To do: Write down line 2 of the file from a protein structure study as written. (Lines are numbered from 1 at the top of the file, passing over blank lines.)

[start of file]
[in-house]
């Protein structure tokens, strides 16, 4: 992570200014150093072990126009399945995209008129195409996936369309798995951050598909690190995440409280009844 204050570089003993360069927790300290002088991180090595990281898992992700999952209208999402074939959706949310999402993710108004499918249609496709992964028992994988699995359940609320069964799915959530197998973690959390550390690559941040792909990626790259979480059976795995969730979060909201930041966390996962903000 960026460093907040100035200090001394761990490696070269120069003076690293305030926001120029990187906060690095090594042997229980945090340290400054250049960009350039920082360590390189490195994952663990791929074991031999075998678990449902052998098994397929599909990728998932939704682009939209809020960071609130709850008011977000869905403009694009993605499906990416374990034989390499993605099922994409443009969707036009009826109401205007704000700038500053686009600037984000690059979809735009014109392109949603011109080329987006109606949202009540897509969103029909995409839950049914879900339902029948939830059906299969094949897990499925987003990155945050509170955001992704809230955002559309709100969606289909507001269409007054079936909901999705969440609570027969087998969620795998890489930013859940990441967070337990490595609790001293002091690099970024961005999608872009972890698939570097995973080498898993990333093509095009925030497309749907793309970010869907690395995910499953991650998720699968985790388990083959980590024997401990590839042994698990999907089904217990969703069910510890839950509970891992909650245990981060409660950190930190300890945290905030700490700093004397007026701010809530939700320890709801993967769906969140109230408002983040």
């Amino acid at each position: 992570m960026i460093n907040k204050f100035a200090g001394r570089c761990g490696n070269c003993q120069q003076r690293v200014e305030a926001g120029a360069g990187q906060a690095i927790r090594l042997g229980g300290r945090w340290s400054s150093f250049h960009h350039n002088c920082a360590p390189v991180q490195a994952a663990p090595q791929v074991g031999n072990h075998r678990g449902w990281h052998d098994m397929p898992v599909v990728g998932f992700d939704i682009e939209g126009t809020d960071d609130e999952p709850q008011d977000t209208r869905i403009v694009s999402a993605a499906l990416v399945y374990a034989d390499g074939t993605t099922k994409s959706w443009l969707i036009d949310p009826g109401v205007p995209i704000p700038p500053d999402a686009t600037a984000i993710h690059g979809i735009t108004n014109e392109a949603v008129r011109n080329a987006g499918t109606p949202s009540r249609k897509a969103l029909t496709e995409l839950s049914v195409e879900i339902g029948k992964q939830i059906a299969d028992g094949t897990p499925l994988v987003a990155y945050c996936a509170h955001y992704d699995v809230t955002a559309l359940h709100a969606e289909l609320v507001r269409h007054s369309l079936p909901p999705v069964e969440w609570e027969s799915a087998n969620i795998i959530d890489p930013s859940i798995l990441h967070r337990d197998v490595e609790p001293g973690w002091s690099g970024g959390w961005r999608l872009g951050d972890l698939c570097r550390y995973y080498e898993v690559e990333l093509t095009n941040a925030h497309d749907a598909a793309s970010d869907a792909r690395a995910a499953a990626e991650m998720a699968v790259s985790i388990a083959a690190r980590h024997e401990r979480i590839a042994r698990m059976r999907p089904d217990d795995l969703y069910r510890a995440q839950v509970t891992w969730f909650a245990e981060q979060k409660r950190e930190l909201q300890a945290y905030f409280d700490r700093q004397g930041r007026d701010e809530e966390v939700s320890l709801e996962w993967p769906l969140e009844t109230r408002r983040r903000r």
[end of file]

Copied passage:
């Protein structure tokens, strides 16, 4: 992570200014150093072990126009399945995209008129195409996936369309798995951050598909690190995440409280009844 204050570089003993360069927790300290002088991180090595990281898992992700999952209208999402074939959706949310999402993710108004499918249609496709992964028992994988699995359940609320069964799915959530197998973690959390550390690559941040792909990626790259979480059976795995969730979060909201930041966390996962903000 960026460093907040100035200090001394761990490696070269120069003076690293305030926001120029990187906060690095090594042997229980945090340290400054250049960009350039920082360590390189490195994952663990791929074991031999075998678990449902052998098994397929599909990728998932939704682009939209809020960071609130709850008011977000869905403009694009993605499906990416374990034989390499993605099922994409443009969707036009009826109401205007704000700038500053686009600037984000690059979809735009014109392109949603011109080329987006109606949202009540897509969103029909995409839950049914879900339902029948939830059906299969094949897990499925987003990155945050509170955001992704809230955002559309709100969606289909507001269409007054079936909901999705969440609570027969087998969620795998890489930013859940990441967070337990490595609790001293002091690099970024961005999608872009972890698939570097995973080498898993990333093509095009925030497309749907793309970010869907690395995910499953991650998720699968985790388990083959980590024997401990590839042994698990999907089904217990969703069910510890839950509970891992909650245990981060409660950190930190300890945290905030700490700093004397007026701010809530939700320890709801993967769906969140109230408002983040």